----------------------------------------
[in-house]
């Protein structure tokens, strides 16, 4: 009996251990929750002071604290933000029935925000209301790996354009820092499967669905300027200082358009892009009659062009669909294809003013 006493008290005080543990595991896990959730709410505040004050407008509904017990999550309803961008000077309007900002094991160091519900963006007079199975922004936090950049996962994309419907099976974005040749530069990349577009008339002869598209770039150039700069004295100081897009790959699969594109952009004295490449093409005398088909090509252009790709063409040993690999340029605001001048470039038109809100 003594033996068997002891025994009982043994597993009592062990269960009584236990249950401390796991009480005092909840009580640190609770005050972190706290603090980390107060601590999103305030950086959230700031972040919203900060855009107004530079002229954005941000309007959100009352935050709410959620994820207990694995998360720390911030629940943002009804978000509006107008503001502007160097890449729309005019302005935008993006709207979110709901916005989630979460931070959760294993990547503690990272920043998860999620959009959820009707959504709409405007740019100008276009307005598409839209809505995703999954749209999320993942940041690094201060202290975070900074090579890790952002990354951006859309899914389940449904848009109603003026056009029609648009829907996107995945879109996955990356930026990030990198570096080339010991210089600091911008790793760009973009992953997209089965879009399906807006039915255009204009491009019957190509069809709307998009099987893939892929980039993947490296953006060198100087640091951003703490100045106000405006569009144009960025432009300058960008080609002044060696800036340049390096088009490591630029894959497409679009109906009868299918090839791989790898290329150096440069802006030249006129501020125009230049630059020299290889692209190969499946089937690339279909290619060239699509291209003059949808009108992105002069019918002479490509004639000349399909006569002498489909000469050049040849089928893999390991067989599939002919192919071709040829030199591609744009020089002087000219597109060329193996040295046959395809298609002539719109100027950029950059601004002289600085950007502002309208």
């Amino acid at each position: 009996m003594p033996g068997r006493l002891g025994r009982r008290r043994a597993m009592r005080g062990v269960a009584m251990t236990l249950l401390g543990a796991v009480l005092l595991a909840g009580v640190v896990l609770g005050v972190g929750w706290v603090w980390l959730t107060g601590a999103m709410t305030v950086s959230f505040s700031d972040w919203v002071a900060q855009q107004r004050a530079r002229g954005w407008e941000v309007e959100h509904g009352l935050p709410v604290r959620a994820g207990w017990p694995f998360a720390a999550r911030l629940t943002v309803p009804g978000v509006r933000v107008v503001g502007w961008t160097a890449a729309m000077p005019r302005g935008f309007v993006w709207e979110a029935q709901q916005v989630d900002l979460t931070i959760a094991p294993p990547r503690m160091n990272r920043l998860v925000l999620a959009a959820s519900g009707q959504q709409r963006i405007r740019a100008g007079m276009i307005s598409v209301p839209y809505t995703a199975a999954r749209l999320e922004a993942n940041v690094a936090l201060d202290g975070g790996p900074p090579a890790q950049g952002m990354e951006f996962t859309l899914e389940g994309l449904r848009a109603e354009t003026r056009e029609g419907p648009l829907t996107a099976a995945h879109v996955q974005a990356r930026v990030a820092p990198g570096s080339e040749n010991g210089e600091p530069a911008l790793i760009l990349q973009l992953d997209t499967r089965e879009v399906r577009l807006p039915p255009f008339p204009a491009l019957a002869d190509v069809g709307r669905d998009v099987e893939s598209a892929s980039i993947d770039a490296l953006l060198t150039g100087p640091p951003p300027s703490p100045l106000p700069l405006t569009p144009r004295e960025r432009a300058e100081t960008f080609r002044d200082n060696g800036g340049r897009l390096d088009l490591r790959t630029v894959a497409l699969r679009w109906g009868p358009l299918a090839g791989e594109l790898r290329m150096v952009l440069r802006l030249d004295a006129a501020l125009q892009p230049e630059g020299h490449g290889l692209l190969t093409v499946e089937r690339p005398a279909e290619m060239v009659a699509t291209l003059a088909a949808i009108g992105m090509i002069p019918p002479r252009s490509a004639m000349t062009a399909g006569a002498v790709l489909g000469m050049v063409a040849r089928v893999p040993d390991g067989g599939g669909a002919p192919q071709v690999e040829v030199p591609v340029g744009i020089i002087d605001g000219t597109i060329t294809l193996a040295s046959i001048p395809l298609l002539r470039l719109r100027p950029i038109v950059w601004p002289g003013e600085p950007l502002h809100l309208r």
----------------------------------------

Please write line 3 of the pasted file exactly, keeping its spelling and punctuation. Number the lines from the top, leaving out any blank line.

């Amino acid at each position: 009996m003594p033996g068997r006493l002891g025994r009982r008290r043994a597993m009592r005080g062990v269960a009584m251990t236990l249950l401390g543990a796991v009480l005092l595991a909840g009580v640190v896990l609770g005050v972190g929750w706290v603090w980390l959730t107060g601590a999103m709410t305030v950086s959230f505040s700031d972040w919203v002071a900060q855009q107004r004050a530079r002229g954005w407008e941000v309007e959100h509904g009352l935050p709410v604290r959620a994820g207990w017990p694995f998360a720390a999550r911030l629940t943002v309803p009804g978000v509006r933000v107008v503001g502007w961008t160097a890449a729309m000077p005019r302005g935008f309007v993006w709207e979110a029935q709901q916005v989630d900002l979460t931070i959760a094991p294993p990547r503690m160091n990272r920043l998860v925000l999620a959009a959820s519900g009707q959504q709409r963006i405007r740019a100008g007079m276009i307005s598409v209301p839209y809505t995703a199975a999954r749209l999320e922004a993942n940041v690094a936090l201060d202290g975070g790996p900074p090579a890790q950049g952002m990354e951006f996962t859309l899914e389940g994309l449904r848009a109603e354009t003026r056009e029609g419907p648009l829907t996107a099976a995945h879109v996955q974005a990356r930026v990030a820092p990198g570096s080339e040749n010991g210089e600091p530069a911008l790793i760009l990349q973009l992953d997209t499967r089965e879009v399906r577009l807006p039915p255009f008339p204009a491009l019957a002869d190509v069809g709307r669905d998009v099987e893939s598209a892929s980039i993947d770039a490296l953006l060198t150039g100087p640091p951003p300027s703490p100045l106000p700069l405006t569009p144009r004295e960025r432009a300058e100081t960008f080609r002044d200082n060696g800036g340049r897009l390096d088009l490591r790959t630029v894959a497409l699969r679009w109906g009868p358009l299918a090839g791989e594109l790898r290329m150096v952009l440069r802006l030249d004295a006129a501020l125009q892009p230049e630059g020299h490449g290889l692209l190969t093409v499946e089937r690339p005398a279909e290619m060239v009659a699509t291209l003059a088909a949808i009108g992105m090509i002069p019918p002479r252009s490509a004639m000349t062009a399909g006569a002498v790709l489909g000469m050049v063409a040849r089928v893999p040993d390991g067989g599939g669909a002919p192919q071709v690999e040829v030199p591609v340029g744009i020089i002087d605001g000219t597109i060329t294809l193996a040295s046959i001048p395809l298609l002539r470039l719109r100027p950029i038109v950059w601004p002289g003013e600085p950007l502002h809100l309208r």